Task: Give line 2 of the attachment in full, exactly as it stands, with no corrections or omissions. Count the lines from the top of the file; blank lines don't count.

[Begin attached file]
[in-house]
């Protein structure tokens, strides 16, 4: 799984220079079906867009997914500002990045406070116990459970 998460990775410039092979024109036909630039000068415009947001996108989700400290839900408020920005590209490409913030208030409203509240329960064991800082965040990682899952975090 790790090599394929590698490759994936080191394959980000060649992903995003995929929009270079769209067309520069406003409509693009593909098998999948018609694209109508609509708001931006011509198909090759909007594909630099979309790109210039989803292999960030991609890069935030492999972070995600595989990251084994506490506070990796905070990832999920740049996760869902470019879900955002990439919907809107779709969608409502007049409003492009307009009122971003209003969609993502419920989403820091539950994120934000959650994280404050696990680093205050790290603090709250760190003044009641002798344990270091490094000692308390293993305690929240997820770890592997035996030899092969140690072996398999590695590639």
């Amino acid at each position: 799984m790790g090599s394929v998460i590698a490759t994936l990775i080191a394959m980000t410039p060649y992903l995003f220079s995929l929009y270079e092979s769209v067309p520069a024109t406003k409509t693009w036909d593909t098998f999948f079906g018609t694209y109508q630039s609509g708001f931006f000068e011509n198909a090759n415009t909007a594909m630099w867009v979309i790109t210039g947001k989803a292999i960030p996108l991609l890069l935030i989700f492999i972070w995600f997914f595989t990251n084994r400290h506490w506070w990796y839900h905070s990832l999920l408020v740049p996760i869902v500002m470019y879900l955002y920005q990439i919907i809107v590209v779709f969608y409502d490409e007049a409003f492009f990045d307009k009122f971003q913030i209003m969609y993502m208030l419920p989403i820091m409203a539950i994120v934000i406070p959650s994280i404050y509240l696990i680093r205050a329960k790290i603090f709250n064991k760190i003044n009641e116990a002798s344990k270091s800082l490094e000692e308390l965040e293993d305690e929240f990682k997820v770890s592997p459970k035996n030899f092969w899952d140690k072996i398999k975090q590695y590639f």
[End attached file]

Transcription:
């Protein structure tokens, strides 16, 4: 799984220079079906867009997914500002990045406070116990459970 998460990775410039092979024109036909630039000068415009947001996108989700400290839900408020920005590209490409913030208030409203509240329960064991800082965040990682899952975090 790790090599394929590698490759994936080191394959980000060649992903995003995929929009270079769209067309520069406003409509693009593909098998999948018609694209109508609509708001931006011509198909090759909007594909630099979309790109210039989803292999960030991609890069935030492999972070995600595989990251084994506490506070990796905070990832999920740049996760869902470019879900955002990439919907809107779709969608409502007049409003492009307009009122971003209003969609993502419920989403820091539950994120934000959650994280404050696990680093205050790290603090709250760190003044009641002798344990270091490094000692308390293993305690929240997820770890592997035996030899092969140690072996398999590695590639």